Abstract: The West African Economic and Monetary Union (WAEMU) has integrated capital market and each member is subject to a common fiscal rule. I document significant heterogeneity in government revenue, spending, and debt across WAEMU countries. This paper offers a quantitative analysis of the fiscal rule in this economic and monetary union and characterizes an optimal reform. The theoretical framework is a model of fiscal policy where present-biased governments face shocks to their fiscal needs. The model features a trade-off between the flexibility for the government to respond to shocks and a commitment to limit the incentive to overborrow. I found that the current uniform 3% deficit limit rule improves the citizenry's welfare for all WAEMU countries compared to a counterfactual scenario with no fiscal rule. Country-specific fiscal rules allow for a Pareto improving reform over the current uniform rule. Each country's optimal deficit limit depends on the volatility of the shocks to its spending needs and the strength of the political economy frictions of the government. By restricting the fiscal rule to be uniform across members, the economic union forgoes 24% of the welfare gains that it could achieve with a country-specific fiscal rule.
Abstract: I have developed a method that can provide insights to researchers to better specify their quantitative models in international business cycle studies. The guidance comes from the application of an accounting procedure based on a prototype model of international growth that includes wedges capturing all the potential frictions and distortions of markets. For each country, I include an efficiency wedge, labor wedge, investment wedge, government wedge, preference wedge, and foreign asset wedge. I then demonstrate the method by applying it to the US and Canada during the Great Recession (2007-2008). I found that the economic downturns in both countries during this period were primarily due to the US investment wedge, US labor wedge, and US efficiency wedge, with the Canada investment wedge playing a secondary role. These results suggest that the crisis originated in the US and was propagated to Canada.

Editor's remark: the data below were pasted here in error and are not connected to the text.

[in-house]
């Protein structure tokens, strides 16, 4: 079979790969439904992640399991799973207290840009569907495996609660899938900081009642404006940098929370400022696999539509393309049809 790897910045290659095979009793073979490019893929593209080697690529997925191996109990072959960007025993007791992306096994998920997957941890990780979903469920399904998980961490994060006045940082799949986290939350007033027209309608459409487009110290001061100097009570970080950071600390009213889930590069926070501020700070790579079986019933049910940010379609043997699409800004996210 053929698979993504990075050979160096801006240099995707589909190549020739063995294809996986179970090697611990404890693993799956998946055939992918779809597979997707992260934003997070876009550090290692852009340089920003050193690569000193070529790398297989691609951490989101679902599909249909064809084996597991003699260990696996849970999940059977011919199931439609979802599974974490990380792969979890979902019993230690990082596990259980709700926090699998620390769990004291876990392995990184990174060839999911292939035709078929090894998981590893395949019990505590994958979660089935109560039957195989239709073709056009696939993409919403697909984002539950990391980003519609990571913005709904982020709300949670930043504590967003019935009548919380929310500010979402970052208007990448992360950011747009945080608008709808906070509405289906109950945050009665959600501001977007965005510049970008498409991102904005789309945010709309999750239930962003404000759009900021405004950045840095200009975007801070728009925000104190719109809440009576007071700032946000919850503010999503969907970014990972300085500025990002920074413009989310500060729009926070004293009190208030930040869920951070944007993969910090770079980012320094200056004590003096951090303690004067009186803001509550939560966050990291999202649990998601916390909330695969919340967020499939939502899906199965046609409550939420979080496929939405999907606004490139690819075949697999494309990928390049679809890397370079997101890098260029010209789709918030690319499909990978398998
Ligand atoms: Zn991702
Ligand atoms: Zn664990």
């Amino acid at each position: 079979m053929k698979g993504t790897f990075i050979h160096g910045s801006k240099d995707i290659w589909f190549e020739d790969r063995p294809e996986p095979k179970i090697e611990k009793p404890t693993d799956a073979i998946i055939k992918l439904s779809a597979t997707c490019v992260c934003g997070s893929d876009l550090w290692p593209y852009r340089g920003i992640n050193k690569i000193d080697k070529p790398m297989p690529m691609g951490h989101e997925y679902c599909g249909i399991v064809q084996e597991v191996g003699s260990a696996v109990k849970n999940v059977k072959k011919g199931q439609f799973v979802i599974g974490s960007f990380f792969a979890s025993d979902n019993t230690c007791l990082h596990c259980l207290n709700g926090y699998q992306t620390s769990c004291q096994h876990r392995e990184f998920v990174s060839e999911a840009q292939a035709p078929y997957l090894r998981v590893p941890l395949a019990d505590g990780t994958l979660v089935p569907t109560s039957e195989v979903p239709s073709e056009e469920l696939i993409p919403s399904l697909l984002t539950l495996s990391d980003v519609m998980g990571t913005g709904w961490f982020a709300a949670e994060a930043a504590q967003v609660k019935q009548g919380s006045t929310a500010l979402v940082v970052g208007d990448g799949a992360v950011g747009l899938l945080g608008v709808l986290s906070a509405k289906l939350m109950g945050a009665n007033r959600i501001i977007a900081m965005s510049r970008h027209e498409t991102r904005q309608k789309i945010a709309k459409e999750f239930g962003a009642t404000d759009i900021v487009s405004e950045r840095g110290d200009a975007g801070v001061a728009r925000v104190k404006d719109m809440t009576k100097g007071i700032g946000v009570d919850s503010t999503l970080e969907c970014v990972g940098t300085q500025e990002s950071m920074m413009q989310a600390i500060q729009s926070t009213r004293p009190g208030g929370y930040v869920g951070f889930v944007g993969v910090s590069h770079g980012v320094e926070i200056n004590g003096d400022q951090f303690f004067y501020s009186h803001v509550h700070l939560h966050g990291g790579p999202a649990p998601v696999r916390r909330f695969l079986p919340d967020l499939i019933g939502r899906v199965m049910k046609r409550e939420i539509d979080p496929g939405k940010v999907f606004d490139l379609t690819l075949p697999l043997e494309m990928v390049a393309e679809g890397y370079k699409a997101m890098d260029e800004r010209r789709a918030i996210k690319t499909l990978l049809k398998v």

Abstract: It is a well-known fact that regional trade within Africa is low compared to other regions in the world. In this paper, we rely on the Improved Road-Transport Governance reports to construct a novel data set that measures trade-related roadblocks, time delays, and bribes on eight interstate roads in Western Africa between 2006 and 2013 to investigate their effects on bilateral trade in the region. These interstate roads connect three landlocked countries -- Burkina Faso, Niger, and Mali -- to other coastal countries. We document that roadblocks, delays, and bribes are pervasive on the roads. During goods transportation trucks experience up to more than 25 controls, are delayed by up to more than 5 hours, and pay between 45 and 115 US dollars bribe. Our empirical analyses show that the delays seriously impede bilateral trade between the connected countries while corruption tends to match the ``grease the wheels'' theory.